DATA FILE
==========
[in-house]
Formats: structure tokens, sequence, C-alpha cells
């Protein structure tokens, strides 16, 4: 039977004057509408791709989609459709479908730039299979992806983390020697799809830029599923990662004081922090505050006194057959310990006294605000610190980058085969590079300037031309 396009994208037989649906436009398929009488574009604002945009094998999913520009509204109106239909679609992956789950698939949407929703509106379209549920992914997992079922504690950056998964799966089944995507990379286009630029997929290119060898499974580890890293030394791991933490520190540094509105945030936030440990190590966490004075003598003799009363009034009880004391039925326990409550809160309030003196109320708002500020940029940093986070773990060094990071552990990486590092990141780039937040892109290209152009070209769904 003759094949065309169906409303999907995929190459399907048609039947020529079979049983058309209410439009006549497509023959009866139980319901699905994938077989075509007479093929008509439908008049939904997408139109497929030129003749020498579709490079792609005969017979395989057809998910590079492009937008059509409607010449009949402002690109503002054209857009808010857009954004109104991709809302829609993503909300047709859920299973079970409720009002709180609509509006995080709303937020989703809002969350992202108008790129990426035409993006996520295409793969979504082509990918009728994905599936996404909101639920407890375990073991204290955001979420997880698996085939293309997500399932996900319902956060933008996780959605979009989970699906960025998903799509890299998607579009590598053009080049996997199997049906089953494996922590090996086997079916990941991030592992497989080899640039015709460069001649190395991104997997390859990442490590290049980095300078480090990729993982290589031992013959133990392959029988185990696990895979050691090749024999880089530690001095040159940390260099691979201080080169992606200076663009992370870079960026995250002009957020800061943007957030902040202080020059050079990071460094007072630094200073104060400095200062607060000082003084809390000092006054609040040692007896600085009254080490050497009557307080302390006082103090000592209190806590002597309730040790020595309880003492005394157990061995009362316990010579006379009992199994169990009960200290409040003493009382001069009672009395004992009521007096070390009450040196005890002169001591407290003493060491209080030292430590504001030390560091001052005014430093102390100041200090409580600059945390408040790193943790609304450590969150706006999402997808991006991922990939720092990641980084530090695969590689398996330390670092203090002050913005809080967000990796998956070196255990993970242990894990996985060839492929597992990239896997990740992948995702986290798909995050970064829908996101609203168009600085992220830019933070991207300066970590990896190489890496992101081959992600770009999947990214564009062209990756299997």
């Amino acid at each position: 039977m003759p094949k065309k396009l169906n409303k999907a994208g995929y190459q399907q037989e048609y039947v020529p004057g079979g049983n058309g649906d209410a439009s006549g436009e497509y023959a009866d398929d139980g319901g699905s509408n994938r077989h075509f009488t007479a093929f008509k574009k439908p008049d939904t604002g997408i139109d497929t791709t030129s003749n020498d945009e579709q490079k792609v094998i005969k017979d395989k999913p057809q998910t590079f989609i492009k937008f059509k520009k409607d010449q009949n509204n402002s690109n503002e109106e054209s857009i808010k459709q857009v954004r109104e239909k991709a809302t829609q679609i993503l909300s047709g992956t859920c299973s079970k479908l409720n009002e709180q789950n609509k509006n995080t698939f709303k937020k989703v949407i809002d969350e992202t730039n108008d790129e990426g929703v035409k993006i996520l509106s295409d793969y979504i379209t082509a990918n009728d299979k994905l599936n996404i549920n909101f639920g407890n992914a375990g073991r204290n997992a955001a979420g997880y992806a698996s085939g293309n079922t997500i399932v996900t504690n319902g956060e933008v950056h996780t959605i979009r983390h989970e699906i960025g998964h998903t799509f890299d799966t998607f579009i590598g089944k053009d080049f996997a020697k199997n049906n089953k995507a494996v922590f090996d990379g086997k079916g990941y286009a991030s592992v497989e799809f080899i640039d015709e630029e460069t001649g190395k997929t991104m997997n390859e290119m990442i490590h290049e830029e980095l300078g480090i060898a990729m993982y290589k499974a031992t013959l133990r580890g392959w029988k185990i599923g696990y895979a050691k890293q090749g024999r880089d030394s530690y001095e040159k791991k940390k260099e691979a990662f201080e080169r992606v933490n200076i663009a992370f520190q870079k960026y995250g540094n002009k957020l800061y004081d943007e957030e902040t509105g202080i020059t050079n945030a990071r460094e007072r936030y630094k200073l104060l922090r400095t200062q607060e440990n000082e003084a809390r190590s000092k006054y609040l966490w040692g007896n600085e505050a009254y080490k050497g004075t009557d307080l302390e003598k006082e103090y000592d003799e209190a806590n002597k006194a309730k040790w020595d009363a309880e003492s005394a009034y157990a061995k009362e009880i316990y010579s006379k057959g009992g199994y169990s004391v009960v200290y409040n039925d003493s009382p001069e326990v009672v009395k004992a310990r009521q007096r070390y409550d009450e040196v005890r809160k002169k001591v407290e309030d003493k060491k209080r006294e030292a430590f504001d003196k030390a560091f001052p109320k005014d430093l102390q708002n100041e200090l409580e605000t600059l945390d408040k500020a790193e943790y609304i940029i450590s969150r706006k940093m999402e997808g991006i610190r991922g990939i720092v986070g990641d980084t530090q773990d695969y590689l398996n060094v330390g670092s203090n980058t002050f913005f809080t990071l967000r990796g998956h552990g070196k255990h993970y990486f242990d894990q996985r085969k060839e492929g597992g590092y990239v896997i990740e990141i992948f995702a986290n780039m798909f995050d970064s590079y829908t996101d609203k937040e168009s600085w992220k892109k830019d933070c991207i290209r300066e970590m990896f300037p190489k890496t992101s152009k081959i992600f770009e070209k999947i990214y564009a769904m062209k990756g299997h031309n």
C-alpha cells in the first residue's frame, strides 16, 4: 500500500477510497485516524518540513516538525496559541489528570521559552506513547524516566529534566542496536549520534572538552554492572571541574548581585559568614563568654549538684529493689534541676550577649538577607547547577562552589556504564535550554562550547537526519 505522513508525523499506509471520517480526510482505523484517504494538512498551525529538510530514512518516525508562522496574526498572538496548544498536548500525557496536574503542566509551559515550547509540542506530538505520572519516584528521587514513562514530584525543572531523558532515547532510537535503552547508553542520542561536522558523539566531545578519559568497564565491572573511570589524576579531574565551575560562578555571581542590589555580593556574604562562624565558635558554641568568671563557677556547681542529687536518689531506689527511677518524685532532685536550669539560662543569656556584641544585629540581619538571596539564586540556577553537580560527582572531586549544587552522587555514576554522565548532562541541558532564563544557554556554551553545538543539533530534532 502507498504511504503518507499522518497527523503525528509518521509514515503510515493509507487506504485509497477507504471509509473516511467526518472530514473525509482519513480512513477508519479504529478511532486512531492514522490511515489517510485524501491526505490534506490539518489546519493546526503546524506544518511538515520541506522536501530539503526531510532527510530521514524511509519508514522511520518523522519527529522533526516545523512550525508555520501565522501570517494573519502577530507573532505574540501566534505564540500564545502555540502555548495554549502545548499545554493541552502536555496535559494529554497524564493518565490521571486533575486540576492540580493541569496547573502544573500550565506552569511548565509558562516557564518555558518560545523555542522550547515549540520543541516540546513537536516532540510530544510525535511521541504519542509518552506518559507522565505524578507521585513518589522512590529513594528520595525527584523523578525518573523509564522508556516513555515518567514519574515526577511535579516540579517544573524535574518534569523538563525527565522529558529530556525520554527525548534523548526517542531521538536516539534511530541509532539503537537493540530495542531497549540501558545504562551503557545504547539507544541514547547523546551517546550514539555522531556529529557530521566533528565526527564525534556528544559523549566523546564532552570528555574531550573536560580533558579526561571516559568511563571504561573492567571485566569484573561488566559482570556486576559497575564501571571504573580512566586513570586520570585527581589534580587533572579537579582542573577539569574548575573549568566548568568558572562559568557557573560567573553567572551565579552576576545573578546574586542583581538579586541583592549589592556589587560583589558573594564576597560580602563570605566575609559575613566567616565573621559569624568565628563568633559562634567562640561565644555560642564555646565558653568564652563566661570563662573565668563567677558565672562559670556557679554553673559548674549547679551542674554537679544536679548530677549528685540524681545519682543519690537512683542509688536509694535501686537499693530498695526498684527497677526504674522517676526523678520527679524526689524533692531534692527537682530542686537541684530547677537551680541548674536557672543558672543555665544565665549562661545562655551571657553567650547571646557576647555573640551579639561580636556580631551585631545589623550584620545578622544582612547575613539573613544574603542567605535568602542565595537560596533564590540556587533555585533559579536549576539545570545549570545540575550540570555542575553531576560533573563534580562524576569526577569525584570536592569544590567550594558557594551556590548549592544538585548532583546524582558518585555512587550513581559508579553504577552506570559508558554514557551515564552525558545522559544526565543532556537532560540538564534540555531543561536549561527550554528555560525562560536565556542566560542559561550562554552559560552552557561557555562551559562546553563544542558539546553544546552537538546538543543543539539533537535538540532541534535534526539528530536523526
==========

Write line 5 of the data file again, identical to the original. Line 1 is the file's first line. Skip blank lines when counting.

C-alpha cells in the first residue's frame, strides 16, 4: 500500500477510497485516524518540513516538525496559541489528570521559552506513547524516566529534566542496536549520534572538552554492572571541574548581585559568614563568654549538684529493689534541676550577649538577607547547577562552589556504564535550554562550547537526519 505522513508525523499506509471520517480526510482505523484517504494538512498551525529538510530514512518516525508562522496574526498572538496548544498536548500525557496536574503542566509551559515550547509540542506530538505520572519516584528521587514513562514530584525543572531523558532515547532510537535503552547508553542520542561536522558523539566531545578519559568497564565491572573511570589524576579531574565551575560562578555571581542590589555580593556574604562562624565558635558554641568568671563557677556547681542529687536518689531506689527511677518524685532532685536550669539560662543569656556584641544585629540581619538571596539564586540556577553537580560527582572531586549544587552522587555514576554522565548532562541541558532564563544557554556554551553545538543539533530534532 502507498504511504503518507499522518497527523503525528509518521509514515503510515493509507487506504485509497477507504471509509473516511467526518472530514473525509482519513480512513477508519479504529478511532486512531492514522490511515489517510485524501491526505490534506490539518489546519493546526503546524506544518511538515520541506522536501530539503526531510532527510530521514524511509519508514522511520518523522519527529522533526516545523512550525508555520501565522501570517494573519502577530507573532505574540501566534505564540500564545502555540502555548495554549502545548499545554493541552502536555496535559494529554497524564493518565490521571486533575486540576492540580493541569496547573502544573500550565506552569511548565509558562516557564518555558518560545523555542522550547515549540520543541516540546513537536516532540510530544510525535511521541504519542509518552506518559507522565505524578507521585513518589522512590529513594528520595525527584523523578525518573523509564522508556516513555515518567514519574515526577511535579516540579517544573524535574518534569523538563525527565522529558529530556525520554527525548534523548526517542531521538536516539534511530541509532539503537537493540530495542531497549540501558545504562551503557545504547539507544541514547547523546551517546550514539555522531556529529557530521566533528565526527564525534556528544559523549566523546564532552570528555574531550573536560580533558579526561571516559568511563571504561573492567571485566569484573561488566559482570556486576559497575564501571571504573580512566586513570586520570585527581589534580587533572579537579582542573577539569574548575573549568566548568568558572562559568557557573560567573553567572551565579552576576545573578546574586542583581538579586541583592549589592556589587560583589558573594564576597560580602563570605566575609559575613566567616565573621559569624568565628563568633559562634567562640561565644555560642564555646565558653568564652563566661570563662573565668563567677558565672562559670556557679554553673559548674549547679551542674554537679544536679548530677549528685540524681545519682543519690537512683542509688536509694535501686537499693530498695526498684527497677526504674522517676526523678520527679524526689524533692531534692527537682530542686537541684530547677537551680541548674536557672543558672543555665544565665549562661545562655551571657553567650547571646557576647555573640551579639561580636556580631551585631545589623550584620545578622544582612547575613539573613544574603542567605535568602542565595537560596533564590540556587533555585533559579536549576539545570545549570545540575550540570555542575553531576560533573563534580562524576569526577569525584570536592569544590567550594558557594551556590548549592544538585548532583546524582558518585555512587550513581559508579553504577552506570559508558554514557551515564552525558545522559544526565543532556537532560540538564534540555531543561536549561527550554528555560525562560536565556542566560542559561550562554552559560552552557561557555562551559562546553563544542558539546553544546552537538546538543543543539539533537535538540532541534535534526539528530536523526